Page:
Unscramble Sentences Worksheets

All About These 15 Worksheets

This series of 15 worksheets offers an engaging and interactive resource designed to help students enhance their language skills and develop proficiency in constructing well-formed sentences. These meticulously crafted worksheets provide an enjoyable platform for them to practice sentence structure, grammar, and vocabulary in a fun and challenging way.

This format empowers students to unravel jumbled words and rearrange them into coherent and grammatically correct sentences. Through a series of exercises, students will sharpen their language skills, improve their understanding of sentence construction, and develop their ability to express ideas clearly. By completing these worksheets, students will:

  • Grasp the importance of word order and sentence organization;
  • Expands students’ vocabulary repertoire, allowing them to explore new words and reinforce their understanding of word meanings and usage;
  • Practice using correct verb tenses, subject-verb agreement, pronoun usage, articles, and other grammatical elements;
  • Learn to identify key information, infer meaning from context, and apply appropriate grammar and vocabulary to create coherent sentences;
  • And strengthen their grasp of grammar and improve their sentence construction skills.

In summary, this series offers an enjoyable and interactive approach to developing language skills and improving sentence construction. By engaging in the task of unscrambling sentences, students enhance their vocabulary, strengthen their grasp of grammar, and refine their ability to express ideas clearly and cohesively.

Whether used in language arts classrooms, ESL/EFL settings, or as part of independent study, these Unscramble Sentences worksheets provide a valuable resource for students to practice sentence structure, expand their vocabulary, and enhance their overall language proficiency.

What Are the Basic Rules of Sentence Structure for Writers?

Producing a well-punctuated, properly organized and coherent piece of writing is every writer’s dream and goal. Although it may seem simple to many people, writing a paragraph consisting of properly structured sentences requires skill and can take a lot of time and learning.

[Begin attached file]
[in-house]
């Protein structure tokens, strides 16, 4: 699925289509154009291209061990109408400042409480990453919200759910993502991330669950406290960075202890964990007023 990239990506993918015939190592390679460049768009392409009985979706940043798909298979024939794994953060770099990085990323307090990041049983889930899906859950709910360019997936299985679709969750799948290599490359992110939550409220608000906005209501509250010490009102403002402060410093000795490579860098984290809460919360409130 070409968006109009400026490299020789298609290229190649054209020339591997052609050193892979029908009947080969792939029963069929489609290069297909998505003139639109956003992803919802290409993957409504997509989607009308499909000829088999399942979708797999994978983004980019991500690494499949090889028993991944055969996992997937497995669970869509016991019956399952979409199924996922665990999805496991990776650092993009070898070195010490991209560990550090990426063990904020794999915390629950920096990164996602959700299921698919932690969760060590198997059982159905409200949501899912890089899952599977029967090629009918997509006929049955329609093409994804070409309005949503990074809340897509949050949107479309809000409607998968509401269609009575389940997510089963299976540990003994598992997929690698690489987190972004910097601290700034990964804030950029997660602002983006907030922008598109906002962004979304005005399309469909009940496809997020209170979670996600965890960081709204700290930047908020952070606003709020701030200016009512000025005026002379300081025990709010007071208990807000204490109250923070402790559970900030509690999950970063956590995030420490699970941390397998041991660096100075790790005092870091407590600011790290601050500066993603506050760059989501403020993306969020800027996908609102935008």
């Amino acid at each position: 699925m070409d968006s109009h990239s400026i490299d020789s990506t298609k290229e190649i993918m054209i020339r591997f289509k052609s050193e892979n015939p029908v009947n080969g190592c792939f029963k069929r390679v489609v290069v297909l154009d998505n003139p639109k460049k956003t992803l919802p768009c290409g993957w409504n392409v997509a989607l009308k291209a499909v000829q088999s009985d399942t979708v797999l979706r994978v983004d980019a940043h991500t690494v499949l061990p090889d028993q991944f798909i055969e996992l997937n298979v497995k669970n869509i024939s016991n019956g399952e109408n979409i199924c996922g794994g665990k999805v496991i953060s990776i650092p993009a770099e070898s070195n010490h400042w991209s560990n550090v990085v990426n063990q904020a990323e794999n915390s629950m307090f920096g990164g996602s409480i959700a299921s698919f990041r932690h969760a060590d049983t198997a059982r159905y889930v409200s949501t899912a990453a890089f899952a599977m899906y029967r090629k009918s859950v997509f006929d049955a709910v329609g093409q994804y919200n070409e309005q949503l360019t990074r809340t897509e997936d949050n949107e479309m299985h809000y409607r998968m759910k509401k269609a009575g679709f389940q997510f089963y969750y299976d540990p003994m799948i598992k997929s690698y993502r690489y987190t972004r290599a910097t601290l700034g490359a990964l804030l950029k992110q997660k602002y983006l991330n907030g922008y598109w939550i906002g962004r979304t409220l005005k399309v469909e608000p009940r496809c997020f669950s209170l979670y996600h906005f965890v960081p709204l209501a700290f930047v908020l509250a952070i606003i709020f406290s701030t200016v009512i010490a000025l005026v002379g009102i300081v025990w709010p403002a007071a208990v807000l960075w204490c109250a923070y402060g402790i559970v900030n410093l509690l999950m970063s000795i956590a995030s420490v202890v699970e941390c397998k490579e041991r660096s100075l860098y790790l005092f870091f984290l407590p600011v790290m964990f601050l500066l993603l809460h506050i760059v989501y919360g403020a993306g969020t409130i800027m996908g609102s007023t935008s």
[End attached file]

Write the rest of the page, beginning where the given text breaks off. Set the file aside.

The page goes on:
Proper sentence structuring is the basic ground for writing in any language. Continue reading below to learn about the importance of sentence structuring. Moreover, the article will cover the basic rules of sentence structuring that every novice or experienced writer needs to know.

What is Sentence Structure?

An English language sentence is required to have multiple different components to be structured correctly. If any component is missing, the sentence’s balance is disturbed and it becomes grammatically incorrect.

For a sentence to be structured according to the rules of English grammar, it needs to contain the following different components:


The subject of a sentence is the object, person, or place that is performing the action. A simple subject can be a noun or a pronoun. For instance, the subject can be Sarah or the woman.


The predicate is the action that is being performed in the sentence by the main subject. The subject and the predicate together make the main structure of a sentence. For instance, in the sentence Sarah cleans the home, Sarah is the subject and “cleans” the home becomes the predicate.

Direct Object

The direct object in a sentence is usually a noun or a pronoun that is receiving the action being performed. For instance, in the sentence Sarah cleans the home, home is the direct object.

Indirect Object

The indirect object can be a noun or a pronoun that indicates for whom the mentioned action is being performed. For instance, in the sentence Sarah cleans her best friend’s home, the best friend is the indirect object.

Subject Complement

A subject complement is most commonly a noun, a pronoun or an adjective, and is used to describe or complement the sentence’s main subject. A subject complement is a part of the sentence in the presence of a linking verb.

For instance, in the sentence, Sarah is a great friend, the noun ‘friend’ compliments and describes the main subject.